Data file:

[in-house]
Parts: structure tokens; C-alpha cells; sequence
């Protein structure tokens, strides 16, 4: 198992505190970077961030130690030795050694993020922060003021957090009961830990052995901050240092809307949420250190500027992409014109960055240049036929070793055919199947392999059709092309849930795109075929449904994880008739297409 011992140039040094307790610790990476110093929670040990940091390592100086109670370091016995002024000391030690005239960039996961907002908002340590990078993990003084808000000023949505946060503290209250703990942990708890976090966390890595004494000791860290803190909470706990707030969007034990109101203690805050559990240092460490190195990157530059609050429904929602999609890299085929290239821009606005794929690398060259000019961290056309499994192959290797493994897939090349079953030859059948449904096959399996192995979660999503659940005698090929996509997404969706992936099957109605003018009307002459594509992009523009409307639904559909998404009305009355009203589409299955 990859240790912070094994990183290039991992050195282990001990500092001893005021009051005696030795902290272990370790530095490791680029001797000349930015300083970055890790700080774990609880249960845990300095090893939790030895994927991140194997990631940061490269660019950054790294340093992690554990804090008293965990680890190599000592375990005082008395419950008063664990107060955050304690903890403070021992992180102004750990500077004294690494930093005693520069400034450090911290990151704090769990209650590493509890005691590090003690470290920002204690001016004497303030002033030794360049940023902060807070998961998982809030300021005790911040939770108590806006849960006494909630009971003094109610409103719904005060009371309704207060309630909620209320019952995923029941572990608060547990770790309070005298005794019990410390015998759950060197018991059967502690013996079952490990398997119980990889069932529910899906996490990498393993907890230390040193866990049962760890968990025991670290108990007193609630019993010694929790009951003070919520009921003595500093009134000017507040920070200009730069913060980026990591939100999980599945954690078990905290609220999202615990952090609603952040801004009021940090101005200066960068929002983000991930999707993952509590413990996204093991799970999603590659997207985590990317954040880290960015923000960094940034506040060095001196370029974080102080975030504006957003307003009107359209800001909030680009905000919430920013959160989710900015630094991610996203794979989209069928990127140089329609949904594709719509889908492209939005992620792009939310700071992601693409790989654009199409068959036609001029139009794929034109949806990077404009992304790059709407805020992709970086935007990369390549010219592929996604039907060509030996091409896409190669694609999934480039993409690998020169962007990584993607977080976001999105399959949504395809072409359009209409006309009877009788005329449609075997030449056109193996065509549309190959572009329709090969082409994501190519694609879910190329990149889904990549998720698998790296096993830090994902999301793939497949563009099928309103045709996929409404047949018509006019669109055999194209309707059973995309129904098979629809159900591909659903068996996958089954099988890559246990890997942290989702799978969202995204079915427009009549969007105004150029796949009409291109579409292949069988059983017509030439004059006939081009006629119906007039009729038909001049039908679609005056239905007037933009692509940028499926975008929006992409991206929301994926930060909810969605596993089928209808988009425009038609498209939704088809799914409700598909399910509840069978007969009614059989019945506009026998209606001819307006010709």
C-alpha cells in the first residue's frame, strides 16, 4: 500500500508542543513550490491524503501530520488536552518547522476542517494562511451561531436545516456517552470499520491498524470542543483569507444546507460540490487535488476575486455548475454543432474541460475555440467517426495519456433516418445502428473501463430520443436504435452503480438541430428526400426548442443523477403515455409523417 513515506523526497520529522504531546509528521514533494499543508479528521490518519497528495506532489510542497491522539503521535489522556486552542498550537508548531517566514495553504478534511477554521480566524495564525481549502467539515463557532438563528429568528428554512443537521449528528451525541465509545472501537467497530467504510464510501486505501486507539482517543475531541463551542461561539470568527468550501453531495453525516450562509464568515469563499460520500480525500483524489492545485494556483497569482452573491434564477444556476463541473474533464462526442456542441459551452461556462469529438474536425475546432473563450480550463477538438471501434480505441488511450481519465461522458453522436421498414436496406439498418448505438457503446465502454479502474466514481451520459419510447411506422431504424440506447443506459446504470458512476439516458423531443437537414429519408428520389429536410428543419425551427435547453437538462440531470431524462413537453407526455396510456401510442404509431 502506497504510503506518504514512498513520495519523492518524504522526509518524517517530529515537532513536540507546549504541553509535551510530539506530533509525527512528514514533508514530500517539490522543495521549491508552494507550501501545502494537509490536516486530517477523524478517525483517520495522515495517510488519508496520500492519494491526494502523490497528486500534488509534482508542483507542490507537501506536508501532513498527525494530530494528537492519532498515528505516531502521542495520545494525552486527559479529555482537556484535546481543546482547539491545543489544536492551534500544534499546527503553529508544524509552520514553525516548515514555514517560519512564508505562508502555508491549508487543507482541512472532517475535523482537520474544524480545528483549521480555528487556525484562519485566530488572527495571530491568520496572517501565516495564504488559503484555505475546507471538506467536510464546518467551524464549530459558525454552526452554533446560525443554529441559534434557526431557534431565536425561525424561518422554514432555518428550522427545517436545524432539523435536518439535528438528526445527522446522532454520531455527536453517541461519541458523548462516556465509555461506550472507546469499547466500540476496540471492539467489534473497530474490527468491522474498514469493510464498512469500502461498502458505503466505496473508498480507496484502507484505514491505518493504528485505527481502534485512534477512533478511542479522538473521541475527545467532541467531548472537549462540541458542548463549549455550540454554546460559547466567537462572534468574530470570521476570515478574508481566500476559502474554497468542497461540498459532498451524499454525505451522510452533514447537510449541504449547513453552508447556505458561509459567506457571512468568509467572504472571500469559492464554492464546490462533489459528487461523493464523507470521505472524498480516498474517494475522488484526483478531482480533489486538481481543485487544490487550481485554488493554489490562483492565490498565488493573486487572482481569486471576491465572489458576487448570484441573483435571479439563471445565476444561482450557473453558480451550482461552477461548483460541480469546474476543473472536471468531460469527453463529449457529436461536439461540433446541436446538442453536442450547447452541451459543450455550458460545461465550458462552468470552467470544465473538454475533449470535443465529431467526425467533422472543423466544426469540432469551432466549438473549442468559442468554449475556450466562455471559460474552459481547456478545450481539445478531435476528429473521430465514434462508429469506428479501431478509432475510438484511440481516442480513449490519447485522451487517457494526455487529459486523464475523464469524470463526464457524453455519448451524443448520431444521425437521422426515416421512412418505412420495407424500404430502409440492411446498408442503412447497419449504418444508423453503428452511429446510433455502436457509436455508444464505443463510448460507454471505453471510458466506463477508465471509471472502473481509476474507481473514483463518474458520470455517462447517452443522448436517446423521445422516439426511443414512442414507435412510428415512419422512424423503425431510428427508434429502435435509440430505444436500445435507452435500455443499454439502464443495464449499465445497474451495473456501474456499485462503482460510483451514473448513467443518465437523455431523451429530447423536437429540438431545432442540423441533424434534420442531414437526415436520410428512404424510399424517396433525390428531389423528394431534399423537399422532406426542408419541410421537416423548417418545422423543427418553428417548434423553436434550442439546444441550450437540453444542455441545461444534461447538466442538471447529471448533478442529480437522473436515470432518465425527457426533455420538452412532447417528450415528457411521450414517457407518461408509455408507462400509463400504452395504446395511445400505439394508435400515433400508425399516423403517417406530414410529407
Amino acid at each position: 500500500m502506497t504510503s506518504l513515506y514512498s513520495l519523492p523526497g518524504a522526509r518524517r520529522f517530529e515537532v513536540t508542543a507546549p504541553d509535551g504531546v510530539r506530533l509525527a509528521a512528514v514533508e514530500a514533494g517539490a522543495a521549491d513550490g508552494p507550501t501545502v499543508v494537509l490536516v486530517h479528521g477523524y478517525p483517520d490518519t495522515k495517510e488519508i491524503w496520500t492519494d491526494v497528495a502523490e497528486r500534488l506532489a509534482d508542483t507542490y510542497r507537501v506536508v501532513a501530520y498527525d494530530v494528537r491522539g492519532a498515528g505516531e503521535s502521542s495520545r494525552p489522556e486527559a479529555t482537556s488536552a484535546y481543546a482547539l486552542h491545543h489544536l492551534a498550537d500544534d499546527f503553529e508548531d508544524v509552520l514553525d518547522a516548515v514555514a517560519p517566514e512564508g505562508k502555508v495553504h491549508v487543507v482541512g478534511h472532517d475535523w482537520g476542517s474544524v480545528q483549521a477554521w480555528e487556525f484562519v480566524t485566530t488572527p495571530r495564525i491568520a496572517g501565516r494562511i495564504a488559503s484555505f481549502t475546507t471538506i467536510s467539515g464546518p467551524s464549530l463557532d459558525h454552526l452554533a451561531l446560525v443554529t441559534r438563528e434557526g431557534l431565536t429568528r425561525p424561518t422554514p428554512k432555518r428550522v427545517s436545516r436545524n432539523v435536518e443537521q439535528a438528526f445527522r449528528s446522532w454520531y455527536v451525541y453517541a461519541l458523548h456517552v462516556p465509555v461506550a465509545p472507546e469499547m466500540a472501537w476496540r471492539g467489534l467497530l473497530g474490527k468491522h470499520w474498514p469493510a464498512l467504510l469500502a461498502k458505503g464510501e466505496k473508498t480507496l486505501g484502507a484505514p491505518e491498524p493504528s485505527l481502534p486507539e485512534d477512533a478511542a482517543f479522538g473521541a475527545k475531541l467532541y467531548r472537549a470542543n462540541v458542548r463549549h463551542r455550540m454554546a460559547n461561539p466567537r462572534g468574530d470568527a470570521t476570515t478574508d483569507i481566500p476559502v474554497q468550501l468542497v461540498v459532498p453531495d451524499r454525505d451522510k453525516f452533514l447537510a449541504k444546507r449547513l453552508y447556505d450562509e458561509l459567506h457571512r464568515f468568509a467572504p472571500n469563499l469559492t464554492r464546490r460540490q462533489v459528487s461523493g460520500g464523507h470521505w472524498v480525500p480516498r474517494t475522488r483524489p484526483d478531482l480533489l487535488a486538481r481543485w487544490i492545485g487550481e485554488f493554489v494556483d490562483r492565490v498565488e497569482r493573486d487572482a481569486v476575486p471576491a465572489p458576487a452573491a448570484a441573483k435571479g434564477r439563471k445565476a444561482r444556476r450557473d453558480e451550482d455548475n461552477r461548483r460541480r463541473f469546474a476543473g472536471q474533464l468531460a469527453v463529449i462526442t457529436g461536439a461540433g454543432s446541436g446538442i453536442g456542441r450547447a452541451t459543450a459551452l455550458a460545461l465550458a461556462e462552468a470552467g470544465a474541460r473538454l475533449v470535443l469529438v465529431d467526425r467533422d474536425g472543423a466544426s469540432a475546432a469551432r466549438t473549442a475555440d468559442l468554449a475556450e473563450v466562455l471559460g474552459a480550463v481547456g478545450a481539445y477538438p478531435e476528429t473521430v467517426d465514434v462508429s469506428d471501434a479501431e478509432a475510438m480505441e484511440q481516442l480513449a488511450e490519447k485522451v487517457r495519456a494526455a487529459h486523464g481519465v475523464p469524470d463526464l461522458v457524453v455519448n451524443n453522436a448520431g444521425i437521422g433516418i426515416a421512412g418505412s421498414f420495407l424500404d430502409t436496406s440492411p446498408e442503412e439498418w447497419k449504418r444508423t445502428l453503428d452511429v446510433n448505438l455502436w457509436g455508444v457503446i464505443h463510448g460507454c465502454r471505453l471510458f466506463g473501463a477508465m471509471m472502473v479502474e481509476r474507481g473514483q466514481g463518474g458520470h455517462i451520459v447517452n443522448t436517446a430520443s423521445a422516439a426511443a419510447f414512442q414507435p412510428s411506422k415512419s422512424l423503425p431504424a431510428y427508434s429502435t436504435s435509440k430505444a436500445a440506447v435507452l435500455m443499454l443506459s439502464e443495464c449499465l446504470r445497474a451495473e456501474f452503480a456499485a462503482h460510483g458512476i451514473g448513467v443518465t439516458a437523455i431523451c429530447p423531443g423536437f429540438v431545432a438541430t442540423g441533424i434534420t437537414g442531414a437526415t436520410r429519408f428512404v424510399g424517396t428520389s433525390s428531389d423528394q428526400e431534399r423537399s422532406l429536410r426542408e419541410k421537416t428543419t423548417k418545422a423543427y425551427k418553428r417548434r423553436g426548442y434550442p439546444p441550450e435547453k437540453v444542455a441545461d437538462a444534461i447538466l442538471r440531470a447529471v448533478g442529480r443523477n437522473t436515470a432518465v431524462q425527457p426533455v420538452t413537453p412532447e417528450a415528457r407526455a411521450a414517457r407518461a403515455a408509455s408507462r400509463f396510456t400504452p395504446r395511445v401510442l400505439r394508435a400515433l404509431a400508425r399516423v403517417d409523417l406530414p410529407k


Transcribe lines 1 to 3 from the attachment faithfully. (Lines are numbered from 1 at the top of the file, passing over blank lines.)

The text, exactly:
[in-house]
Parts: structure tokens; C-alpha cells; sequence
């Protein structure tokens, strides 16, 4: 198992505190970077961030130690030795050694993020922060003021957090009961830990052995901050240092809307949420250190500027992409014109960055240049036929070793055919199947392999059709092309849930795109075929449904994880008739297409 011992140039040094307790610790990476110093929670040990940091390592100086109670370091016995002024000391030690005239960039996961907002908002340590990078993990003084808000000023949505946060503290209250703990942990708890976090966390890595004494000791860290803190909470706990707030969007034990109101203690805050559990240092460490190195990157530059609050429904929602999609890299085929290239821009606005794929690398060259000019961290056309499994192959290797493994897939090349079953030859059948449904096959399996192995979660999503659940005698090929996509997404969706992936099957109605003018009307002459594509992009523009409307639904559909998404009305009355009203589409299955 990859240790912070094994990183290039991992050195282990001990500092001893005021009051005696030795902290272990370790530095490791680029001797000349930015300083970055890790700080774990609880249960845990300095090893939790030895994927991140194997990631940061490269660019950054790294340093992690554990804090008293965990680890190599000592375990005082008395419950008063664990107060955050304690903890403070021992992180102004750990500077004294690494930093005693520069400034450090911290990151704090769990209650590493509890005691590090003690470290920002204690001016004497303030002033030794360049940023902060807070998961998982809030300021005790911040939770108590806006849960006494909630009971003094109610409103719904005060009371309704207060309630909620209320019952995923029941572990608060547990770790309070005298005794019990410390015998759950060197018991059967502690013996079952490990398997119980990889069932529910899906996490990498393993907890230390040193866990049962760890968990025991670290108990007193609630019993010694929790009951003070919520009921003595500093009134000017507040920070200009730069913060980026990591939100999980599945954690078990905290609220999202615990952090609603952040801004009021940090101005200066960068929002983000991930999707993952509590413990996204093991799970999603590659997207985590990317954040880290960015923000960094940034506040060095001196370029974080102080975030504006957003307003009107359209800001909030680009905000919430920013959160989710900015630094991610996203794979989209069928990127140089329609949904594709719509889908492209939005992620792009939310700071992601693409790989654009199409068959036609001029139009794929034109949806990077404009992304790059709407805020992709970086935007990369390549010219592929996604039907060509030996091409896409190669694609999934480039993409690998020169962007990584993607977080976001999105399959949504395809072409359009209409006309009877009788005329449609075997030449056109193996065509549309190959572009329709090969082409994501190519694609879910190329990149889904990549998720698998790296096993830090994902999301793939497949563009099928309103045709996929409404047949018509006019669109055999194209309707059973995309129904098979629809159900591909659903068996996958089954099988890559246990890997942290989702799978969202995204079915427009009549969007105004150029796949009409291109579409292949069988059983017509030439004059006939081009006629119906007039009729038909001049039908679609005056239905007037933009692509940028499926975008929006992409991206929301994926930060909810969605596993089928209808988009425009038609498209939704088809799914409700598909399910509840069978007969009614059989019945506009026998209606001819307006010709």